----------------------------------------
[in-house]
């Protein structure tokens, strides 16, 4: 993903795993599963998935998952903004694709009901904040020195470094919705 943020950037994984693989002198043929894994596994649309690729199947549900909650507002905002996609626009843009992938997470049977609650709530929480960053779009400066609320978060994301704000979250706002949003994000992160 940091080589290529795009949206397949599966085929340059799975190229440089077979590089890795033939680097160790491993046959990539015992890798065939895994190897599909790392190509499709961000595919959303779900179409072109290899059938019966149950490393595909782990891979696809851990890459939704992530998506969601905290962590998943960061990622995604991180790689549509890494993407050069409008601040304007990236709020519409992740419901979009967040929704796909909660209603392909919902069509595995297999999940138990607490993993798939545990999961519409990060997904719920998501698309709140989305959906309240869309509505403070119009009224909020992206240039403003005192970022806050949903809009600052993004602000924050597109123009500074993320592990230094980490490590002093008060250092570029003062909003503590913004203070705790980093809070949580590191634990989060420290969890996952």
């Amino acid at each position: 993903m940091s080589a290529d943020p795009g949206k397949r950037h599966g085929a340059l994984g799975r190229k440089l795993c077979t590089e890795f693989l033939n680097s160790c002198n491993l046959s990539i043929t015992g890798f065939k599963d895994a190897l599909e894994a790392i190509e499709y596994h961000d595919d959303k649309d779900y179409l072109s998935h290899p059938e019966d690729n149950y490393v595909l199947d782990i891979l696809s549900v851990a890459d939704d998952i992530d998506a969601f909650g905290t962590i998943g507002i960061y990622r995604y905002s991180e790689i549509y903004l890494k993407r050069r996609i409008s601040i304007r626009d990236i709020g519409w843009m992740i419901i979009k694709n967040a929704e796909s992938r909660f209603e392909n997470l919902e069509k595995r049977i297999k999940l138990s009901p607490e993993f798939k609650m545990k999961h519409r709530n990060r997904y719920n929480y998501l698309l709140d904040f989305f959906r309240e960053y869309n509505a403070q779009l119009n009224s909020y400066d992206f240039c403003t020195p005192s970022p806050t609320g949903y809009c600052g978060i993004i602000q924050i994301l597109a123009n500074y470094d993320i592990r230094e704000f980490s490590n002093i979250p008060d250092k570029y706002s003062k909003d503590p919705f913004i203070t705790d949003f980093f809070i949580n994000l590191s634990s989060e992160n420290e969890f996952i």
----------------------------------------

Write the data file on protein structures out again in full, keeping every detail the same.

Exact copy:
[in-house]
């Protein structure tokens, strides 16, 4: 993903795993599963998935998952903004694709009901904040020195470094919705 943020950037994984693989002198043929894994596994649309690729199947549900909650507002905002996609626009843009992938997470049977609650709530929480960053779009400066609320978060994301704000979250706002949003994000992160 940091080589290529795009949206397949599966085929340059799975190229440089077979590089890795033939680097160790491993046959990539015992890798065939895994190897599909790392190509499709961000595919959303779900179409072109290899059938019966149950490393595909782990891979696809851990890459939704992530998506969601905290962590998943960061990622995604991180790689549509890494993407050069409008601040304007990236709020519409992740419901979009967040929704796909909660209603392909919902069509595995297999999940138990607490993993798939545990999961519409990060997904719920998501698309709140989305959906309240869309509505403070119009009224909020992206240039403003005192970022806050949903809009600052993004602000924050597109123009500074993320592990230094980490490590002093008060250092570029003062909003503590913004203070705790980093809070949580590191634990989060420290969890996952």
């Amino acid at each position: 993903m940091s080589a290529d943020p795009g949206k397949r950037h599966g085929a340059l994984g799975r190229k440089l795993c077979t590089e890795f693989l033939n680097s160790c002198n491993l046959s990539i043929t015992g890798f065939k599963d895994a190897l599909e894994a790392i190509e499709y596994h961000d595919d959303k649309d779900y179409l072109s998935h290899p059938e019966d690729n149950y490393v595909l199947d782990i891979l696809s549900v851990a890459d939704d998952i992530d998506a969601f909650g905290t962590i998943g507002i960061y990622r995604y905002s991180e790689i549509y903004l890494k993407r050069r996609i409008s601040i304007r626009d990236i709020g519409w843009m992740i419901i979009k694709n967040a929704e796909s992938r909660f209603e392909n997470l919902e069509k595995r049977i297999k999940l138990s009901p607490e993993f798939k609650m545990k999961h519409r709530n990060r997904y719920n929480y998501l698309l709140d904040f989305f959906r309240e960053y869309n509505a403070q779009l119009n009224s909020y400066d992206f240039c403003t020195p005192s970022p806050t609320g949903y809009c600052g978060i993004i602000q924050i994301l597109a123009n500074y470094d993320i592990r230094e704000f980490s490590n002093i979250p008060d250092k570029y706002s003062k909003d503590p919705f913004i203070t705790d949003f980093f809070i949580n994000l590191s634990s989060e992160n420290e969890f996952i």